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Compressed air is air kept under a pressure that is greater than atmospheric pressure. It serves many domestic and industrial purposes.

In Europe, 10 percent of all industrial electricity consumption is to produce compressed air-amounting to 80 terawatt hours consumption per year

In industry, compressed air is so widely used that it is often regarded as the fourth utility, after electricity, natural gas and water. However, compressed air is more expensive than the other three utilities when evaluated on a per unit energy delivered basis.[3]

Compressed air is used for many purposes, including:

Pneumatics, the use of pressurized gases to do work
Pneumatic post, using capsules to move paper and small goods through tubes.
Air tools
HVAC control systems
Vehicle propulsion (see compressed air vehicle)
Energy storage (see compressed air energy storage)
Air brakes, including:
railway braking systems
road vehicle braking systems
Scuba diving, for breathing and to inflate buoyancy devices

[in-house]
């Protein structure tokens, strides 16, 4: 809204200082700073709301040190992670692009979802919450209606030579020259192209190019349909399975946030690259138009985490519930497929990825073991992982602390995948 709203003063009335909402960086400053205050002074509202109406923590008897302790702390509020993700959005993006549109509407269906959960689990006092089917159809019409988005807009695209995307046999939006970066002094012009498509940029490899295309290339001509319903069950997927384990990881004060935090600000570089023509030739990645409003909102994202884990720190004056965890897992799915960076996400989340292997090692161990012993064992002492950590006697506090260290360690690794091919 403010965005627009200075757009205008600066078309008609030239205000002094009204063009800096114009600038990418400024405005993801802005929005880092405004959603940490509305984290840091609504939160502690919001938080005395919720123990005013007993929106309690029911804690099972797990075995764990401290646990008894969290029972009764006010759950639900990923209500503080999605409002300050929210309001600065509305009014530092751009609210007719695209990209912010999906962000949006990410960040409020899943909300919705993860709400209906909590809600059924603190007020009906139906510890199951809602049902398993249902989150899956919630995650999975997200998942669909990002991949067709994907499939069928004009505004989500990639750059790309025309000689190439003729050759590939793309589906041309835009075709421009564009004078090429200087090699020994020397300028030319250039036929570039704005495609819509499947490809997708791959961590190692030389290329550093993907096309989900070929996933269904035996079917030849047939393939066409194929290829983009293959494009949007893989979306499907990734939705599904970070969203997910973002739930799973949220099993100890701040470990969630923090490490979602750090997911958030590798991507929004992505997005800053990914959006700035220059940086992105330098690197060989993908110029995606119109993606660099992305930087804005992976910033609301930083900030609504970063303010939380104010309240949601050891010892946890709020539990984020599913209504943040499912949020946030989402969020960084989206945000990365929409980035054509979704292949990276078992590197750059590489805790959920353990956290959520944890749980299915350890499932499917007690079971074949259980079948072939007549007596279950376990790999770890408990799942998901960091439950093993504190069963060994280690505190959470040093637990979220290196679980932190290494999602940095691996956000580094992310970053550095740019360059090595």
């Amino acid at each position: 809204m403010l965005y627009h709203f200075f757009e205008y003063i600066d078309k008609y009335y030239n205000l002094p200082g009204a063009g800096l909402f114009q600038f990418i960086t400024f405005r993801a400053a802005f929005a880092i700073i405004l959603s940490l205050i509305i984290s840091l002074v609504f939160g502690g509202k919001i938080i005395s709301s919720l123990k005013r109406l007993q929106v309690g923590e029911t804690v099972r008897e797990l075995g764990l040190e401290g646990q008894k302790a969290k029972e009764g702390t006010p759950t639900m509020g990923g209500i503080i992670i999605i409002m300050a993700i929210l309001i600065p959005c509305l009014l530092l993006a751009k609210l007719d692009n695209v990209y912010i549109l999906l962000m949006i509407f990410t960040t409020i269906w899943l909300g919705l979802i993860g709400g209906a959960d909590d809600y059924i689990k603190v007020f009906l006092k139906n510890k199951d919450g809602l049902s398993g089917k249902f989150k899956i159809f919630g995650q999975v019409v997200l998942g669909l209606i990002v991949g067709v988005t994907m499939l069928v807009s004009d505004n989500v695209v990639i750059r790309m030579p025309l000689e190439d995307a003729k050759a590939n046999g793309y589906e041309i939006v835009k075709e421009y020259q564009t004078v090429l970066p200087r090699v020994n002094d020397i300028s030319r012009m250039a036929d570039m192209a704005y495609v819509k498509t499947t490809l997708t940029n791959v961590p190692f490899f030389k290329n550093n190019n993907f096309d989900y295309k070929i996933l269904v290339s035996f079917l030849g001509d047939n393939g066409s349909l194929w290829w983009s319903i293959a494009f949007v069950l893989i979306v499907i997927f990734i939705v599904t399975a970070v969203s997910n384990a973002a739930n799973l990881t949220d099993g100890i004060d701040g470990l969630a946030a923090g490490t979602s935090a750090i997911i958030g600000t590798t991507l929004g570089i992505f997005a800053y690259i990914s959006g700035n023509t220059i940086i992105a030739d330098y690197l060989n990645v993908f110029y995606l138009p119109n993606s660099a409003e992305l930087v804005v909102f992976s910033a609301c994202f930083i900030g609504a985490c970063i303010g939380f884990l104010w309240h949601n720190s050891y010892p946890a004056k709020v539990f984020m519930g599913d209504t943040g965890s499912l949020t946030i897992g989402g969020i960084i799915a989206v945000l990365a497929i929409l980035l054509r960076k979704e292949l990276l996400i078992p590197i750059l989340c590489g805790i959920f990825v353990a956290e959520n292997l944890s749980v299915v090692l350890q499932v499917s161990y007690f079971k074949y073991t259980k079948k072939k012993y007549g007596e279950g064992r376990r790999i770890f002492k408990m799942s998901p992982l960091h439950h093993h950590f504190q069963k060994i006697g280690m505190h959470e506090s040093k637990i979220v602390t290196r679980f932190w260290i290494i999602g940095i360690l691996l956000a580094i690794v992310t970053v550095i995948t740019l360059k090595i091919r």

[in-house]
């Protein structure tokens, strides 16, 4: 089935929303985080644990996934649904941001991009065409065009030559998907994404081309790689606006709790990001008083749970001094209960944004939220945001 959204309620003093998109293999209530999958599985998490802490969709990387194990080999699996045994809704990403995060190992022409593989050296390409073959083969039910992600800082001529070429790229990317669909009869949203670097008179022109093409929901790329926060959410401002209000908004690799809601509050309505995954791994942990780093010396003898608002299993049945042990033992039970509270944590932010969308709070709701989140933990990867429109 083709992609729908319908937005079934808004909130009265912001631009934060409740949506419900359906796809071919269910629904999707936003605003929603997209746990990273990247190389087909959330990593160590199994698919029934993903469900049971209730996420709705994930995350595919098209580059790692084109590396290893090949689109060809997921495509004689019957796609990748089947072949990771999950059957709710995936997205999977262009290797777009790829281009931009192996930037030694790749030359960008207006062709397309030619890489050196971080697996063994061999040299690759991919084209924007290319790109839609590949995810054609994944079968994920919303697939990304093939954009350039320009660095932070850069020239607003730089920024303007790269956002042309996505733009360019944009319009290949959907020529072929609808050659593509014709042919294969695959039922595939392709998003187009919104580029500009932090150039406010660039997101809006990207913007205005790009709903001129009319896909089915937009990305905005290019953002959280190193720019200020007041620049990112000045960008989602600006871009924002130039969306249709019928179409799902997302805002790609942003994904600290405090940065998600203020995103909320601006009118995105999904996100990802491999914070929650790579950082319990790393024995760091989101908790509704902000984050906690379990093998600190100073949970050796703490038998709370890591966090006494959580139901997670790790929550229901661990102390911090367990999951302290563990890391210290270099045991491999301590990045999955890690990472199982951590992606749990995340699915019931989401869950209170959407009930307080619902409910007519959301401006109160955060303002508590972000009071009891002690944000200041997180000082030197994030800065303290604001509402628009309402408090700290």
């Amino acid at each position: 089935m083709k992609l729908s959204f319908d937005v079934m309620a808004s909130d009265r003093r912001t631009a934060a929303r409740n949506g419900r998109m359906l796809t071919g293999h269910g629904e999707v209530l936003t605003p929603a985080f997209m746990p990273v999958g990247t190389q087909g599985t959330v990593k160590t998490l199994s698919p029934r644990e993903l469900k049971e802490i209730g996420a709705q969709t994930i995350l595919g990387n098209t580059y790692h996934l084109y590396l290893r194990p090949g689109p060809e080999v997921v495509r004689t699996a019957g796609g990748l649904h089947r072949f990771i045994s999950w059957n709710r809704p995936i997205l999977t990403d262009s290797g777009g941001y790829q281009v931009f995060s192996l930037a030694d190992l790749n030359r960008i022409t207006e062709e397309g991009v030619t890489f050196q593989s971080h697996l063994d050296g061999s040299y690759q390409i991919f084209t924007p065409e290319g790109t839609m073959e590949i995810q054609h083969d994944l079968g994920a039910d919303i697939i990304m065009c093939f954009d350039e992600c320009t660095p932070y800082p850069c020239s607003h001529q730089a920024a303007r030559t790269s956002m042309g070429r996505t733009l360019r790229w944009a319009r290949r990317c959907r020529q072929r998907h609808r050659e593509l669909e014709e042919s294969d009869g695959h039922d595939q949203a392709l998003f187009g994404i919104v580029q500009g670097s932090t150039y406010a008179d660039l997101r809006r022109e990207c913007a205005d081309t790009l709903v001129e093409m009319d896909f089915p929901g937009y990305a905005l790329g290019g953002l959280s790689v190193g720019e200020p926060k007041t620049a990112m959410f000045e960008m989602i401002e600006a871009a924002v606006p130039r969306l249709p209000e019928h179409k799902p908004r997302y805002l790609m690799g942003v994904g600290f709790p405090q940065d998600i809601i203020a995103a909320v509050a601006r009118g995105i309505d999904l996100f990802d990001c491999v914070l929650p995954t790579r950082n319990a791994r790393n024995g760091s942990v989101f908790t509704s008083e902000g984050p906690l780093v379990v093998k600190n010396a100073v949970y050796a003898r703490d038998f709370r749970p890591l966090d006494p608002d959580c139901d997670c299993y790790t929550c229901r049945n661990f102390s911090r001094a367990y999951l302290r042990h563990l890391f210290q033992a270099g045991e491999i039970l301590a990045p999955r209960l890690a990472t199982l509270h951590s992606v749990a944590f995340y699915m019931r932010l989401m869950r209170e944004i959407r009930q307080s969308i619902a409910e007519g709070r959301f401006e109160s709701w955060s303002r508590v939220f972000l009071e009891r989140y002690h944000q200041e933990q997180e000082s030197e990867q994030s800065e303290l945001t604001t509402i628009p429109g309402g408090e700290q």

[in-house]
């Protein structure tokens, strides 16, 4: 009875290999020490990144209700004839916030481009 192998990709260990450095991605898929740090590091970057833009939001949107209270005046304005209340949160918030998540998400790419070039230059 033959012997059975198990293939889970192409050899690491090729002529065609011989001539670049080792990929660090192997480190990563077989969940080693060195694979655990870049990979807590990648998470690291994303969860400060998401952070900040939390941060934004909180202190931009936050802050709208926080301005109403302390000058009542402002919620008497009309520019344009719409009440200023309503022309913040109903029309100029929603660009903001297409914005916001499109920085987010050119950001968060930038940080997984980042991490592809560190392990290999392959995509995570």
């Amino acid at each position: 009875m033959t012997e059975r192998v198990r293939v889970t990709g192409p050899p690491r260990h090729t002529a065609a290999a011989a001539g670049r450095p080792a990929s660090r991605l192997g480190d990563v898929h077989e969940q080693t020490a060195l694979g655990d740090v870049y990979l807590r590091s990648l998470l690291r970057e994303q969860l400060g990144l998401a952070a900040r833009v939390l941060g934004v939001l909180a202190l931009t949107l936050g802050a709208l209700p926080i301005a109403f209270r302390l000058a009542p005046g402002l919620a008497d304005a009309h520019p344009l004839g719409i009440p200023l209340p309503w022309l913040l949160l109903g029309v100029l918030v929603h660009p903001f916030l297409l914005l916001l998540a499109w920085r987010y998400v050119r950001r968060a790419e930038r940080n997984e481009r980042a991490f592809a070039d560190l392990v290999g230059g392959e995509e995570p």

Refrigeration using a vortex tube
Air-start systems in engines
Ammunition propulsion in:
Air guns
Airsoft equipment
Paintball equipment

The header piping up to the air dryers is exposed to moist, hot air (temperatures can reach well over 150 degrees F). Copper, stainless steel and other piping materials that are less corrosive are recommended. If plain carbon steel piping is installed, then rust particles can pass downstream and interfere with the operation of condensate valves and wye strainers. The riser piping should connect to the top of the header piping and be one pipe size larger than the compressor discharge piping and/or overhead header piping. A drip leg with a drain is needed to prevent water from flowing back to the compressor. Mount valves in the highest horizontal piping (this avoids the hazard of opening a closed valve in vertical piping, and releasing trapped condensate to flow back into air compressors). All of the header main compressed air piping should slope 1/8" to 1/4" per foot down and away from the point of origin. Gravity and airflow will then carry condensate to the low points where a drop leg should be installed to allow for removal at accessible drop legs and drain points. These drops should be installed every 50 to 70 feet in the system and be taken from the bottom of the main line to insure as much removal as possible.

The inlet piping for air dryer(s) should connect to the bottom of the piping headers.